Fat cat chief executives are almost always used as Exhibit A in the national debate about the rich getting richer.
Bolstering that case is a growing body of evidence showing that a burgeoning cohort of chief execs are getting lush compensation deals that last long after they've driven out of the corporate parking lot.
Take Edward Whitacre Jr., who retires this month as chairman and chief executive of AT&T. On his watch, the company grew from a regional telephone provider to the country's leading provider of wireless, broadband and regular phone service. AT&T now has more than 100 million customers and $63 billion in operating revenue.
Though its stock price rose 57% in the last year alone, "over the five fiscal years through 2005, Whitacre received $85.2 million in compensation, while total shareholder return was negative 40.3%," according to The Corporate Library, a corporate governance research firm. The Library, in turn, gave AT&T's board a "D" for overall effectiveness.
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But Whitacre's golden parachute has quite the platinum lining. His pension package includes $4.5 million in annual payments for life, plus an $18.8 million lump sum. He'll also get $25,000 in country club fees, $6,500 in annual home security costs and access to the corporate jet for 10 hours a month.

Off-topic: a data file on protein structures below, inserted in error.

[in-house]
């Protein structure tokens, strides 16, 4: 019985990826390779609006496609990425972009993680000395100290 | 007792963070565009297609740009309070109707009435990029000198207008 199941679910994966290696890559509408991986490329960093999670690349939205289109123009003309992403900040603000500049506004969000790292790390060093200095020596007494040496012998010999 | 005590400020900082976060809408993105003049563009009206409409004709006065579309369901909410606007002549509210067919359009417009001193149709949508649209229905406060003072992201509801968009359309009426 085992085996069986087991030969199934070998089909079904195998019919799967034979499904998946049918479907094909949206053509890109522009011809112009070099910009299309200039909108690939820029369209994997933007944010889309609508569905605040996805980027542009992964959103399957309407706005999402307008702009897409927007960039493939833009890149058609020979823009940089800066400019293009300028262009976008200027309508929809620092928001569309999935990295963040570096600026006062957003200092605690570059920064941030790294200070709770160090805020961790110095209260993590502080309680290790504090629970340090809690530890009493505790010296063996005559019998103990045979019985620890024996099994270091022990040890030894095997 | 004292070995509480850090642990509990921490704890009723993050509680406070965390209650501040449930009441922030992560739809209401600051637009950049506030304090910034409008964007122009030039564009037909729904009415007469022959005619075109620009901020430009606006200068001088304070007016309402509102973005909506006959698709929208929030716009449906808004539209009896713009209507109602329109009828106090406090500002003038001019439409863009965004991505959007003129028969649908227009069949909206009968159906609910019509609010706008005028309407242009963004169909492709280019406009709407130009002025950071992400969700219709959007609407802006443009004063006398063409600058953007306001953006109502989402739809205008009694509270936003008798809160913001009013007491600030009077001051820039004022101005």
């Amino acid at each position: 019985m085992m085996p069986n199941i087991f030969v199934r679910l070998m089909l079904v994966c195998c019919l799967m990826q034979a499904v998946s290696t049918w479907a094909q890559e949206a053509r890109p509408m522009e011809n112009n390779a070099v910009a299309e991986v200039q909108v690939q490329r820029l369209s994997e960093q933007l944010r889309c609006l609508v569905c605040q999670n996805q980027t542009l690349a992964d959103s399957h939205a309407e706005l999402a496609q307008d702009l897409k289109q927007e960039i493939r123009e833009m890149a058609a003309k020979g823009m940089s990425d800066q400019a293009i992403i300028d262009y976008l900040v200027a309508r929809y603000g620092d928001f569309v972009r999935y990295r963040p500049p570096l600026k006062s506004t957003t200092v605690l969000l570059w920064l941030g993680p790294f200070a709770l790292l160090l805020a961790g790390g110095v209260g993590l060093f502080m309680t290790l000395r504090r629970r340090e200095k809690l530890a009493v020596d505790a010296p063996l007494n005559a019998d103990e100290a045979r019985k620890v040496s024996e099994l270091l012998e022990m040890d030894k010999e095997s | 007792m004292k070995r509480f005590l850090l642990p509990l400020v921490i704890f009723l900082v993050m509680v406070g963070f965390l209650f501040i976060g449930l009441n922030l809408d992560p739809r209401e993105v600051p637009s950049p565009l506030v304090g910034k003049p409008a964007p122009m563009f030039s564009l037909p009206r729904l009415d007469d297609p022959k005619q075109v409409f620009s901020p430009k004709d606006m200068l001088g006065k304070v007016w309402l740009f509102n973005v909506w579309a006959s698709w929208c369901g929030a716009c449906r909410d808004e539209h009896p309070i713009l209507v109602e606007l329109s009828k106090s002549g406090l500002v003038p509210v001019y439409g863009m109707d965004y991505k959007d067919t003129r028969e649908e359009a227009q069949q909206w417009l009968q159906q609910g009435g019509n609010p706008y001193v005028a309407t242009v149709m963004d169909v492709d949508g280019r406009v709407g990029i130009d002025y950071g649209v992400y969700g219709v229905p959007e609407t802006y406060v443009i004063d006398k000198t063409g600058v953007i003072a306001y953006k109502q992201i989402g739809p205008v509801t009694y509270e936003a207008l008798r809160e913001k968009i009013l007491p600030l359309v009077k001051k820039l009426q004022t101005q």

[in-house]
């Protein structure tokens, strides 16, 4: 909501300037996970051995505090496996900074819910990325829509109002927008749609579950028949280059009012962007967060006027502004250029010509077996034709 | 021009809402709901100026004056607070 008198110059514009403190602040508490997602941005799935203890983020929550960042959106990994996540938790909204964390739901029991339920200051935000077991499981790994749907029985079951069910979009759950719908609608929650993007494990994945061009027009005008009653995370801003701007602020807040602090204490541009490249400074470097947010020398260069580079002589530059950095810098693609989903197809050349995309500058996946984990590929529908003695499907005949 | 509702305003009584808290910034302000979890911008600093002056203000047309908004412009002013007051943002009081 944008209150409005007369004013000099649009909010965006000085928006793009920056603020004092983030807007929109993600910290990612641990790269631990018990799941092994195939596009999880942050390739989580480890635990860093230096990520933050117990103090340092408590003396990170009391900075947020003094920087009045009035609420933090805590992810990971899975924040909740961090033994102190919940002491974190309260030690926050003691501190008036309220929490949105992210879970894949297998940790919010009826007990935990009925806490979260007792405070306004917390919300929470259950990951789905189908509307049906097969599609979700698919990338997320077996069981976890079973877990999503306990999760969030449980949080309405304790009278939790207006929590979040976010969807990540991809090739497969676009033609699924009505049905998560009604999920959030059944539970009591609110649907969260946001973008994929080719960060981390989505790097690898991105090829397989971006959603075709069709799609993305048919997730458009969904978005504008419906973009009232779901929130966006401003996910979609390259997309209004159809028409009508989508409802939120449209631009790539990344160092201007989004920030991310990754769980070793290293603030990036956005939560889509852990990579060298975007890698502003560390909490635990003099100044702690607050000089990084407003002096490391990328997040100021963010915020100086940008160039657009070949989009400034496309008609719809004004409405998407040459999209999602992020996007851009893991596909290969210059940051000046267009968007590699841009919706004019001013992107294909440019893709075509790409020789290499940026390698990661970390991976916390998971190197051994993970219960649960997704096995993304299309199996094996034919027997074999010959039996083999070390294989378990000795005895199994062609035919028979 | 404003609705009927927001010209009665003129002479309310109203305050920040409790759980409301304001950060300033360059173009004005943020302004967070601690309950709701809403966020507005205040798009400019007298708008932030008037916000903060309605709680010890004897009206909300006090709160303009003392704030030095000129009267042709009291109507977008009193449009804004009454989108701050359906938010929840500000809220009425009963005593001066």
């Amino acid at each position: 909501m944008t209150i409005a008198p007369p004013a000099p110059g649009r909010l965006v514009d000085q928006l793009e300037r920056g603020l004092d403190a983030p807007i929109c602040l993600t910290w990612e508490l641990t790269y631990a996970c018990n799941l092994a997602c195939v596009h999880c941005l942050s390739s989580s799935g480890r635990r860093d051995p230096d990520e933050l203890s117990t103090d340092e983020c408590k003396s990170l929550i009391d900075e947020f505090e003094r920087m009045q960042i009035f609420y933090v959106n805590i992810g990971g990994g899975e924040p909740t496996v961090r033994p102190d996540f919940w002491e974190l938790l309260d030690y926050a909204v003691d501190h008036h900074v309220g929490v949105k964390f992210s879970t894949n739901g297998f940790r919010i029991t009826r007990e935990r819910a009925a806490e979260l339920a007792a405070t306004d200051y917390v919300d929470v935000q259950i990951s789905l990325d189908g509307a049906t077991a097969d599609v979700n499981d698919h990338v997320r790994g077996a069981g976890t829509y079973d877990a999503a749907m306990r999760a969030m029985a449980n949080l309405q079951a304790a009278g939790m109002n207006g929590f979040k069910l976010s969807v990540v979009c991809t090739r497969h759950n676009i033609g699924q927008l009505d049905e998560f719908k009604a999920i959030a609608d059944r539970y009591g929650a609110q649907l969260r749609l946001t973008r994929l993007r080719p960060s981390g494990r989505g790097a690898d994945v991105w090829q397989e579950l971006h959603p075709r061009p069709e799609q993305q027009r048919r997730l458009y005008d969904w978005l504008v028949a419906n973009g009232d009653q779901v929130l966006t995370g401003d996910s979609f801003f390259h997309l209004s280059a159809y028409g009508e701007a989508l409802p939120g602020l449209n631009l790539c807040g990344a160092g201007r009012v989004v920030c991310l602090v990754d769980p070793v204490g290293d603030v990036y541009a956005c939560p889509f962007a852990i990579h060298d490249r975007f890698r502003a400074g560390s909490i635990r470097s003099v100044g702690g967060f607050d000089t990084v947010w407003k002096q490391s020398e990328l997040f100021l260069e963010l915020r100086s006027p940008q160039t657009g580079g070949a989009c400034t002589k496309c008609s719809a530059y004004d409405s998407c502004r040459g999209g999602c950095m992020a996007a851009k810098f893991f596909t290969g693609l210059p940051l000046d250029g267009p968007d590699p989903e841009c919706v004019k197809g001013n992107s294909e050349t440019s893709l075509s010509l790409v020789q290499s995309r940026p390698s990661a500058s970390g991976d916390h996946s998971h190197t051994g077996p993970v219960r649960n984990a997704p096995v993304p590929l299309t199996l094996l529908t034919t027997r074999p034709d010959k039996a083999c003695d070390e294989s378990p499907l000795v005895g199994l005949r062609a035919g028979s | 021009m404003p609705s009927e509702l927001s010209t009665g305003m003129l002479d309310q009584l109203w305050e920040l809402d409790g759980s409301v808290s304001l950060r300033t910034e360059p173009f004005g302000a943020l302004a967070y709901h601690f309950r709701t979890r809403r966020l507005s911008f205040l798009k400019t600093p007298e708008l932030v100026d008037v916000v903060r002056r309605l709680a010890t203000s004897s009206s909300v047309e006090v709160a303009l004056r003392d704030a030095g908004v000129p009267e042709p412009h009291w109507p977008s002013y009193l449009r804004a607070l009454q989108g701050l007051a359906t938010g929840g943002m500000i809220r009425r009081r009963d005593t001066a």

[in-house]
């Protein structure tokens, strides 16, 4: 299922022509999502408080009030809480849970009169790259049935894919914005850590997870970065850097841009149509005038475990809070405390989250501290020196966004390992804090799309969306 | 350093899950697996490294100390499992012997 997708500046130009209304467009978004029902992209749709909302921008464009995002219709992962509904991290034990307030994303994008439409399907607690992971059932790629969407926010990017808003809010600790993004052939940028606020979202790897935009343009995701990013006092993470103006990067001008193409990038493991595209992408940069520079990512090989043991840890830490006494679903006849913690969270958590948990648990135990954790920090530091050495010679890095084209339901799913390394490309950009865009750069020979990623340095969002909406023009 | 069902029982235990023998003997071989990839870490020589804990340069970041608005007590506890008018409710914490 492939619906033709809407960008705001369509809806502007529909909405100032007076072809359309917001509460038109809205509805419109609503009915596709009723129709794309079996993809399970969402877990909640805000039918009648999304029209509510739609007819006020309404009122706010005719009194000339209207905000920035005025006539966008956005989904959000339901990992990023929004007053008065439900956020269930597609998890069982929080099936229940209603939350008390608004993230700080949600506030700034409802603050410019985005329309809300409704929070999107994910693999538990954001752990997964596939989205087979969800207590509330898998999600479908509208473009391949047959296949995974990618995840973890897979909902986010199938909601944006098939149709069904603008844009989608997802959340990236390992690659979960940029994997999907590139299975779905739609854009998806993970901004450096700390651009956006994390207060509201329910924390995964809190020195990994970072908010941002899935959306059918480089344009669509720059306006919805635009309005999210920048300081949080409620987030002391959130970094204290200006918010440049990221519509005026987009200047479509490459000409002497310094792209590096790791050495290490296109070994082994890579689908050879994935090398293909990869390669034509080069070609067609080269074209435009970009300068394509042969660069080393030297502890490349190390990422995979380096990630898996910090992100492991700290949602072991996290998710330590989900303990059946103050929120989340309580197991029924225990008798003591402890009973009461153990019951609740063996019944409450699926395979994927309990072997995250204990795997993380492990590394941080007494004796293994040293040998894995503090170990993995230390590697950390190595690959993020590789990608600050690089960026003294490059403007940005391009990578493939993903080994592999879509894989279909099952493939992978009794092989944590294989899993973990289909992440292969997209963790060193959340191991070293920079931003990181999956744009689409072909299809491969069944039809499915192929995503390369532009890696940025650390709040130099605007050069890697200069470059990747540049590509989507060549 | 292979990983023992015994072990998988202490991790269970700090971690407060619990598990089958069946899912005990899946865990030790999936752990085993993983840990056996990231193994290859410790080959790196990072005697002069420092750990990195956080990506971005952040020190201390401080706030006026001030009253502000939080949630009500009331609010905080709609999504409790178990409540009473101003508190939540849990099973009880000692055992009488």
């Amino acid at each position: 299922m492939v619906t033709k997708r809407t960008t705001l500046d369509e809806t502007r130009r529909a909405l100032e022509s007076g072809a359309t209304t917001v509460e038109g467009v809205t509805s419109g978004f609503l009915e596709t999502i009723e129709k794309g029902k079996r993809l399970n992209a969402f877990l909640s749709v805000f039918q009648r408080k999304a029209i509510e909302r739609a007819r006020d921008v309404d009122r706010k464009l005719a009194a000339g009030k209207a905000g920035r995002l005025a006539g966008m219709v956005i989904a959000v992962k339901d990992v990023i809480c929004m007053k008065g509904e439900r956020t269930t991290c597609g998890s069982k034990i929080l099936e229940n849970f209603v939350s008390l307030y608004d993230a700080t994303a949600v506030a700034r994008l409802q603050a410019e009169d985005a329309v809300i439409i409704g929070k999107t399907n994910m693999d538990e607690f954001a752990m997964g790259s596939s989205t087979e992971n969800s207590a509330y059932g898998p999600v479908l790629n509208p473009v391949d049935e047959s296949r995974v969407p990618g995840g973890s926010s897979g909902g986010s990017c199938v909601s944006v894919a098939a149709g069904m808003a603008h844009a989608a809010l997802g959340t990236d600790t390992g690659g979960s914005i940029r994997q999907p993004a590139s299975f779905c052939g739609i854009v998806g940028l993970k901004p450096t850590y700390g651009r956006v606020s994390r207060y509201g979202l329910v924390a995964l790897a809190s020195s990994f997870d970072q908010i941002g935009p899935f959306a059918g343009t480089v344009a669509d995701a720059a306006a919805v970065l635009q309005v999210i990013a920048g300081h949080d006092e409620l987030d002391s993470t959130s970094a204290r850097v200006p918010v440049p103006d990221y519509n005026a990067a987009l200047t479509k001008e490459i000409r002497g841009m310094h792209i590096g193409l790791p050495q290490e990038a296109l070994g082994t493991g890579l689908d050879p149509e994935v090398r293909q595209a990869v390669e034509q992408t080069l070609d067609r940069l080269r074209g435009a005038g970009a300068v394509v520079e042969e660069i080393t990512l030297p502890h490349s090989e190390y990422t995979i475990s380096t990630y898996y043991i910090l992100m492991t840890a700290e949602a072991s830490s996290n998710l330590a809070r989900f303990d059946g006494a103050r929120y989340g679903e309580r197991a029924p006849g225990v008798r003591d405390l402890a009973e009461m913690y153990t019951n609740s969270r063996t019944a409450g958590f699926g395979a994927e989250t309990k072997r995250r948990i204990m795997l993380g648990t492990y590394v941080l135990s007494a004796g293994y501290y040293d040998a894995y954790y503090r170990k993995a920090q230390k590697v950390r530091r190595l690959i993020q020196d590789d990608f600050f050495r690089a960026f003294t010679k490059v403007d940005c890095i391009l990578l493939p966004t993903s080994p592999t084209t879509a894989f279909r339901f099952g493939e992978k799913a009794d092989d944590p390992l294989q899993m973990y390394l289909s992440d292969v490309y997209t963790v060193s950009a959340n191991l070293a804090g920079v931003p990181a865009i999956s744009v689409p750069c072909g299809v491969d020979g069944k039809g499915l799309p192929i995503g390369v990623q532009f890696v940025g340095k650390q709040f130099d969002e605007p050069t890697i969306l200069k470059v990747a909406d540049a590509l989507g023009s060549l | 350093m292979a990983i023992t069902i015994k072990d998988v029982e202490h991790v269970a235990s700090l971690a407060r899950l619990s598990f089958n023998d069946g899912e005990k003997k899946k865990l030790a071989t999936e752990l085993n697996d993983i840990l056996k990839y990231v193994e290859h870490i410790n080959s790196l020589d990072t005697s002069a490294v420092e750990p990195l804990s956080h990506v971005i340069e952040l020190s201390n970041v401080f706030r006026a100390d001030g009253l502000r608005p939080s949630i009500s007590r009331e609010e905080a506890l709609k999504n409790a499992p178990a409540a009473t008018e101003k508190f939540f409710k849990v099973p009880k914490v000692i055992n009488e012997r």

AT&T will also cover up to $19,000 in taxes for these benefits, except for use of the aircraft. Whitacre and his family will also receive free health insurance for life. Plus, he'll get just over $1 million a year for three years to work as a consultant to AT&T during his retirement.
Whitacre is not alone among chief execs who get very rich retirement deals that last for the rest of their lives. With the help of Paul Hodgson, a top analyst at the Corporate Library, we dug up more examples of fat cat lifetime excesses:
ExxonMobil: Former chief exec Lee Raymond got a $400 million payout, including pension, stock options and other perks, such as a $1 million consulting deal, two years of home security, personal security, a car and driver, and use of a corporate jet for professional purposes. He also gets office space and secretaries worth $200,000 for life.